“Mother, I want to help, to be a good daughter. But I don’t want to be like you. I just want to do the right thing.”
     “Ha, why don’t you want to be like me, I want to know! I’m your mother, and your father and I have done more than enough for you. Without us, there would be no Jules. You have absolutely nothing to complain about. We’re great parents.”
     “You know, I think seeing how your mother gnaws away at your father would frighten anyone. All that marital flesh eating,” he whispered, as if it were a secret.
     Jules’s mother crossed her arms tightly and leaned heavily against the railing, watching the movement of the waves in the dark. A dim light or two shone on the water for safety reasons. The chamber of commerce wouldn’t want anyone to get hurt.
     Jules had chanted to herself the Buddhist mantra of mindfulness and loving-kindness: “May you be happy, may you be healthy. May you be free from worry. May your life be filled with loving-kindness.” She uttered this meditation in reverse order. Instead of friends and family first, acquaintances second, enemies third, and then the world of strangers last, Jules started with human beings she would never know. She chanted “May you be happy, may you be healthy, may you be free from worry” to those she disliked. She chanted “May your life be filled with loving-kindness” to acquaintances. Then she chanted all four wishes to her family. Why did she have to work hard placing her par- ents in the same category as strangers, let alone friends? Would helping her parents through this make her feel less like an outlier? Did anyone ever truly know their mother and father?
     It was the same mantra she had silently chanted before on other festive occasions. May you be happy—her mother had wanted to be happy, hadn’t she? Didn’t everyone?

Why is this excerpt so emotional for you as a writer to write?  And can you describe your own emotional experience of writing this specific excerpt? I am drawn to the dark psychology and moral ambiguity of human experience, and what can be more emotional than plumbing the deepest of cracks and backstory in a dysfunctional family?  Thematically, dissolutions large and small, the rupture of societies, families, friendships and individual marriages, the loss of life, love, companionship and sanity.  To some readers this may seem totally depressing, but to me it is reassuring that, no matter what family members may have to face--in Things Unsaid, it is dealing with aging parents--we are not alone.   
Obsession, greed, and narcissism can be overcome. Ever-shifting covenants between parents and children--ferocious bonds-- reveal mismatches that neither mend nor end. An inward spiral of obligation and guilt together with an inexpressible longing for some “normal” family that never really existed finally forces Jules, the main character, to make some virtually impossible choices. The anger and resentment accelerate as Jules’s parents, her husband Mike, and her daughter Zoë demand she fulfill their needs and dreams.  There is no way she can satisfy all of them, no matter what she sacrifices.  Jules never intended to destroy her family--neither her parents  nor husband and daughter.  What she had wanted was to have both.(Left:  Diana Y Paul in 2019)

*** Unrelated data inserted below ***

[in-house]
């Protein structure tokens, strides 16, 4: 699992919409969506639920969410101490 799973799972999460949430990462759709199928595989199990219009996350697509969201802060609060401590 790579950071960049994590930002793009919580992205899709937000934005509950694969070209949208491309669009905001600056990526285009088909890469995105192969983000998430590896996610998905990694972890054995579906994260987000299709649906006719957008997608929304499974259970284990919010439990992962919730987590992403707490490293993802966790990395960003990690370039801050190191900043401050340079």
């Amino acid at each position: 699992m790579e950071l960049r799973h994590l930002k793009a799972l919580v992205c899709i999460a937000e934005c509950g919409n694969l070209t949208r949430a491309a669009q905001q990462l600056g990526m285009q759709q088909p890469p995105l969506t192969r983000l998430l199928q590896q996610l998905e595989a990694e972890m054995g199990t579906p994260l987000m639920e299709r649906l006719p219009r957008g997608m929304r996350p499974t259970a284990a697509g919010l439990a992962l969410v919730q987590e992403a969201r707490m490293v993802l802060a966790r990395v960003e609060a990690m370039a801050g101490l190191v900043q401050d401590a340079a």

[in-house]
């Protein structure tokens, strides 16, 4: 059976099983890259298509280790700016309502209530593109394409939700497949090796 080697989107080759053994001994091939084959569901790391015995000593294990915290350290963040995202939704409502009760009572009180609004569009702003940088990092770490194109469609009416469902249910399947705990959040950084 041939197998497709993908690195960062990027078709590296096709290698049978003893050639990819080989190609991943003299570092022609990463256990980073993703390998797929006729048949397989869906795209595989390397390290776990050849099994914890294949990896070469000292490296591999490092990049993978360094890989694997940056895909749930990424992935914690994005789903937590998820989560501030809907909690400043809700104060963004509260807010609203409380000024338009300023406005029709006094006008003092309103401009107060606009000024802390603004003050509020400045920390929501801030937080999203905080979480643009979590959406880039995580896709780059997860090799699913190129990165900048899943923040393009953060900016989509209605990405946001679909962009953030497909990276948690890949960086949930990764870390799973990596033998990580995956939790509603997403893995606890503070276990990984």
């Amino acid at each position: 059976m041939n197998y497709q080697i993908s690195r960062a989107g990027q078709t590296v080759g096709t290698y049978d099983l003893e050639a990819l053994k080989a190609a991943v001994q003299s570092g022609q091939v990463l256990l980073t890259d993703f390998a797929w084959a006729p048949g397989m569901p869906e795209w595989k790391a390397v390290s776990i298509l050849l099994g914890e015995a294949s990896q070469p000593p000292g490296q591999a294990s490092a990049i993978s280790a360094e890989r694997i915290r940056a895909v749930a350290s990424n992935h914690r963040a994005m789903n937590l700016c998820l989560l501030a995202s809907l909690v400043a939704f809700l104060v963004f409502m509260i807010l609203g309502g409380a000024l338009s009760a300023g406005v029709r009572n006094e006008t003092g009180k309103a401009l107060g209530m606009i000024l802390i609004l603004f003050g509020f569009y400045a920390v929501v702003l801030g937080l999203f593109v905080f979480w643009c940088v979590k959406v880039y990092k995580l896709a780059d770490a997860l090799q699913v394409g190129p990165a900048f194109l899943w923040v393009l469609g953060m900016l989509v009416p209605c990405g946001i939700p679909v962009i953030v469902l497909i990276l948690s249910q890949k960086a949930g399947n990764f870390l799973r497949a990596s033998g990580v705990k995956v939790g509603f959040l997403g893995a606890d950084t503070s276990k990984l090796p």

Don't we do the same with our own families?  The one we were born into and the one we create for ourselves?  The beauty and complexity of mother-daughter bonds and the power of escape, vulnerability, and courage are always emotional, because they are so primal.  We make mistakes--out of love, with the best of motives, but with unintended consequences. (Right:  Diana Y. Paul in April of 2019)

Were there any deletions from this excerpt that you can share with us? And can you please include a photo of your marked up rough drafts of this excerpt. I don't know if there were deletions in earlier drafts, because I wrote so many that I had to throw them away so I wouldn't get confused.  But, I rarely change dialogue--it's in my head and takes on a life of its own.

Other works you have published? I've published two books on Buddhism from when I was a Stanford professor who taught courses on Buddhism and culture: Women in Buddhism and Philosophy of Mind in Sixth Century China. 

Anything you would like to add? I am currently preparing a mystery which continues Things Unsaid for publication projected for the end of next year.  The tentative title is Deeds Undone.  Please visit my website at to sign up for news about my forthcoming novel and also stop by for reviews of movies, both old ones and new.